One of your employees wrote to me. She wrote anonymously, because shes afraid for her job. So in truth she may not actually be your employee, but shes probably enough like someone who works for you that you ought to read what she has to say.
She begins by complimenting IW on an article we ran on corporate wellness programs. But what she really wants to talk about is productivity -- or, rather, how you think youre maximizing her productivity:
I work for a company that considers itself a leader in its industry and a model for the manufacturing community. My manager requires that I be at my desk at 7 a.m. sharp each morning with my CAD program on the screen, ready to draw. . . . I am allowed two 15-minute paid breaks and one half-hour unpaid lunch. . . . I must be sitting at my desk until the time I take my break, and must have returned within the allotted time, ready to draw. . . .
Of course, my employer encourages me to partake in its wellness awareness programs.
I am reprimanded for any time used to do anything that is not directly related to my work. Therefore, I must not be caught reading industry magazines, going to the bathroom or getting drinks off break times, reading e-mail, intranet information, or any other in-house publications sent to me. These must all be done on my own time. I am finding it difficult to maintain my health and nutrition with this kind of tyranny. My food is gulped on the run, if I eat at all during the day. I drink no more than eight ounces of water to avoid extra trips to the bathroom. . . .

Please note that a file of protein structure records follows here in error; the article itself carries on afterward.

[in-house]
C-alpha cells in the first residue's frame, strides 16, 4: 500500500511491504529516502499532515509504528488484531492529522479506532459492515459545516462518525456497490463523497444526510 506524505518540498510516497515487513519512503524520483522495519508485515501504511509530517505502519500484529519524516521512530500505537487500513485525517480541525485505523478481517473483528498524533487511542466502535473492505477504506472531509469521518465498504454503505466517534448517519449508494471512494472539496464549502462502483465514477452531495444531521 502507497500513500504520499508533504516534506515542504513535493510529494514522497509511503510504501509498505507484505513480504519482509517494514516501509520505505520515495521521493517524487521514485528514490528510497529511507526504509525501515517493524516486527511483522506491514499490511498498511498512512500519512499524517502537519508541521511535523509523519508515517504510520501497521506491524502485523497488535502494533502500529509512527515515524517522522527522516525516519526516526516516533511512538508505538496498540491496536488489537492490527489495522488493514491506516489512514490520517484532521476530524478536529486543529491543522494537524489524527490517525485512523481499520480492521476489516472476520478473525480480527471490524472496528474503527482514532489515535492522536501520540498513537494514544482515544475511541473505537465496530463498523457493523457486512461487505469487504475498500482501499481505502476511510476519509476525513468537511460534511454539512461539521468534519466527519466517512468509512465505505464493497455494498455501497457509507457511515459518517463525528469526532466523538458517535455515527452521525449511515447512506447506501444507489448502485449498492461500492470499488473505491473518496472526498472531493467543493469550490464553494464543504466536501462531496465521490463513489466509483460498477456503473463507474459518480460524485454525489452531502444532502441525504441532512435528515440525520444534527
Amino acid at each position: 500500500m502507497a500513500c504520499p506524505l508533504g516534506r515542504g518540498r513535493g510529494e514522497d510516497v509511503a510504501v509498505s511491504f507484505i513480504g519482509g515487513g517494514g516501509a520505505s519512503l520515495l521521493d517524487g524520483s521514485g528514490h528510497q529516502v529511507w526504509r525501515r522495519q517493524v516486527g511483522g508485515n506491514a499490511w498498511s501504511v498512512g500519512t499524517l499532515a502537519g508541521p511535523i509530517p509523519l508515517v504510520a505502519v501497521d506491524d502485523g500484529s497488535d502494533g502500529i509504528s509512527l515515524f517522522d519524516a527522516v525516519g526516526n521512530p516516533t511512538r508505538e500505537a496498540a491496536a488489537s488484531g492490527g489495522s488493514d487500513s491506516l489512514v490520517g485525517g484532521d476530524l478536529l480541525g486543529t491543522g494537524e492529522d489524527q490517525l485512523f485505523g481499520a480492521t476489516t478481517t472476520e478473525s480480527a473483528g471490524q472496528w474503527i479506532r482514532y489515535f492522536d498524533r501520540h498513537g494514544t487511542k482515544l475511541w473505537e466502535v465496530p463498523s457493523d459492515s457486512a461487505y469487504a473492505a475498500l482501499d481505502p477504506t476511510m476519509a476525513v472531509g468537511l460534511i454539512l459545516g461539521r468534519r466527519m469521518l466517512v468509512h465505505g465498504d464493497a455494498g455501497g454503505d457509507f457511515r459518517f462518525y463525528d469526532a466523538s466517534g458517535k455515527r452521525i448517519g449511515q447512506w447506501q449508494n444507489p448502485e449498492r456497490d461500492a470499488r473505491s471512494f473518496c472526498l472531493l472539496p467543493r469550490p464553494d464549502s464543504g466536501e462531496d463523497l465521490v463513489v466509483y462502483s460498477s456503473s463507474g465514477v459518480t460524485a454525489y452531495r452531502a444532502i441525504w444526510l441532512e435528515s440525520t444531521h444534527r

Im waiting for the time when even the company I work for will allow me to use what they are paying people to offer.
Ive always believed that how close an employee comes to his or her potential productivity is a function of a simple equation: TIME x TALENT x ENTHUSIASM x COMMITMENT = PRODUCTIVITY. By the sound of your employees letter, Id guess that while youve succeeded in capturing nearly 100% of her time, youre getting significantly less than half of her talent, enthusiasm, and commitment. By even the most generous calculation -- 100% x 50% x 50% x 50% -- youre still getting, at most, 12.5% of her potential productivity. Why? Because she seems to have somehow decided that despite your investment in various corporate wellness programs, you really dont give a damn about her as an individual unless shes at her desk, ready to draw.
See you at 7 a.m.
While youre thinking about time, dont forget March 13, 1998. Thats the deadline for nominations for this years Americas Best Plants Awards. Now in its ninth year, the program recognizes the 10 best manufacturing facilities in North America, as determined by a panel of IndustryWeek editors and other manufacturing experts. For a nomination form or more information, please contact Joanne Honohan by phone (216/931-9443), fax (216/696-7670), or e-mail ([email protected]).
Send e-mail messages to John Brandt at [email protected]